Poles apart?: women negotiating feminity and feminism in the fitness pole dancing class
Allen, Kerry Louise (2011) Poles apart?: women negotiating feminity and feminism in the fitness pole dancing class. PhD thesis, University of Nottingham.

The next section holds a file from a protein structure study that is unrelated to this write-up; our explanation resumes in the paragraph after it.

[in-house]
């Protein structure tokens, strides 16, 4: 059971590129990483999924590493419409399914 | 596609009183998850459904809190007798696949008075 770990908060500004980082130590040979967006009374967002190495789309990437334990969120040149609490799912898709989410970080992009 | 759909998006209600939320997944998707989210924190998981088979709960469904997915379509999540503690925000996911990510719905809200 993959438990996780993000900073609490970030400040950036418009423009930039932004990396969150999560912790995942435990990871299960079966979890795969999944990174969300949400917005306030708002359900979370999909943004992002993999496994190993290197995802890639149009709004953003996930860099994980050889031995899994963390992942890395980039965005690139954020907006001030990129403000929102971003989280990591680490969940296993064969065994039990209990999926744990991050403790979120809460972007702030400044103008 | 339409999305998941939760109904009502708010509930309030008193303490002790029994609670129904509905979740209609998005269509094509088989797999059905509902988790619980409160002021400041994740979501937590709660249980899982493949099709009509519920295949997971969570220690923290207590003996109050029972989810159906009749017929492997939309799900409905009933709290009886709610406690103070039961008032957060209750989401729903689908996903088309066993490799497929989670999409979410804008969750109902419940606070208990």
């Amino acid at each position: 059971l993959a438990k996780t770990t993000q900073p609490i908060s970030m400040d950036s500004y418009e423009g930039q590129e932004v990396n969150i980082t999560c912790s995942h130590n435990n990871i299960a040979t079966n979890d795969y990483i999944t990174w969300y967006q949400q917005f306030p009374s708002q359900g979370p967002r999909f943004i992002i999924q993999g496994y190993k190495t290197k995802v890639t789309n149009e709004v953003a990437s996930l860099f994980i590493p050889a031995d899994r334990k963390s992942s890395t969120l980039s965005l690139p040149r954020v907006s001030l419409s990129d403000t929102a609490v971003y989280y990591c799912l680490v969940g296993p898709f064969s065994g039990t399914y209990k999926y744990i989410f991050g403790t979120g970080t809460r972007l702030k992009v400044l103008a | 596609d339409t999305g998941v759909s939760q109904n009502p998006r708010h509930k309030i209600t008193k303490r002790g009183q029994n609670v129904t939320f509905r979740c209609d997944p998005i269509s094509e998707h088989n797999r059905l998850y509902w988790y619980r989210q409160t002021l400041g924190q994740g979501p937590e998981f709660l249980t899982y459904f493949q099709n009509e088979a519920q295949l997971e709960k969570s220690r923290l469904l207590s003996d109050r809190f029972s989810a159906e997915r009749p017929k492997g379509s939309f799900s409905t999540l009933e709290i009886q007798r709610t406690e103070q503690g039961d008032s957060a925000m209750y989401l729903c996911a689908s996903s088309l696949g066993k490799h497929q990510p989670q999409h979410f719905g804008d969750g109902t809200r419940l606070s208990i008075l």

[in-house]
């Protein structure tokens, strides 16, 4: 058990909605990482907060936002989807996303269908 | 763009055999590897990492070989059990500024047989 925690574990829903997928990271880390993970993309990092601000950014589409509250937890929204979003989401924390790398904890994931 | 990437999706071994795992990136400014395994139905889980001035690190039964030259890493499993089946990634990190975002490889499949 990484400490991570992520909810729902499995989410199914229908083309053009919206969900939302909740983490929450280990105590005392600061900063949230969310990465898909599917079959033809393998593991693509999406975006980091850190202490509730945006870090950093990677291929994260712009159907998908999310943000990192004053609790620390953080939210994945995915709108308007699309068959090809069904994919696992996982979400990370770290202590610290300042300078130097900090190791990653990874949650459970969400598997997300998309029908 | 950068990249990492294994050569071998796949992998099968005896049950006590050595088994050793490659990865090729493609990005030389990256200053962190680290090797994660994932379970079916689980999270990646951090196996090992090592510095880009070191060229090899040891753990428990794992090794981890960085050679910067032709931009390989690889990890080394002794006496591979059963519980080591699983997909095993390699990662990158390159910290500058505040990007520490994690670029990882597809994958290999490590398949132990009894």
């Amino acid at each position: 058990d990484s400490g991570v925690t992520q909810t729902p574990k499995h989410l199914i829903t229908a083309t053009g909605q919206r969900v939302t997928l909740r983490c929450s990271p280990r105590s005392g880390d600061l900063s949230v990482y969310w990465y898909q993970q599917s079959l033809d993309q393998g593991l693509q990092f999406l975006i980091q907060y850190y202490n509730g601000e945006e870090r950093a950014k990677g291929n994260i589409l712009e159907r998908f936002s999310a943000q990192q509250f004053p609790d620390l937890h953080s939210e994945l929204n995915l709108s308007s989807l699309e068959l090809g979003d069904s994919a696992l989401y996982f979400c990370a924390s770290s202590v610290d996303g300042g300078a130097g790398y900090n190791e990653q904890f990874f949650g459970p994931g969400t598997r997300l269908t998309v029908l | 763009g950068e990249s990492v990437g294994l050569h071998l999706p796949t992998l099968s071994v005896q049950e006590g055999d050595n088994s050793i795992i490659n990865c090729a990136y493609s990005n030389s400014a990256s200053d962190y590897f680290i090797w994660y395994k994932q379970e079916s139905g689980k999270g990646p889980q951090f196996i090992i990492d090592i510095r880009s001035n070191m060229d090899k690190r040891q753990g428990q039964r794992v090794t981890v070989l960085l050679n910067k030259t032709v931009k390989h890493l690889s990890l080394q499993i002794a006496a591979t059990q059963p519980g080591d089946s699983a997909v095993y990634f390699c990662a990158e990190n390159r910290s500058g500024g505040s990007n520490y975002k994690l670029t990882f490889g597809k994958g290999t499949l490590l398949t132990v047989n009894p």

This thesis explores the current trend for pole dancing as an increasingly popular fitness activity for women, taught in health and fitness clubs across the country. With the use of participant observation in classes and in-depth qualitative interviews with women who take these classes, as well as women who teach them, I explore what these types of class mean to these women, how pole dancing classes fit into contemporary feminist debates around the nature of and the future of feminism, and the pressures and expectations placed upon women to look and act in a feminine and sexualised way. Moving beyond what I see as the quite limiting previous accounts of these classes, which have debated whether or not they are empowering or degrading for women, my research suggests that pole dancing classes are complex, may be neither empowering nor degrading, for these concepts are complicated and problematic, and that the pole dancer cannot be seen as one dimensional.
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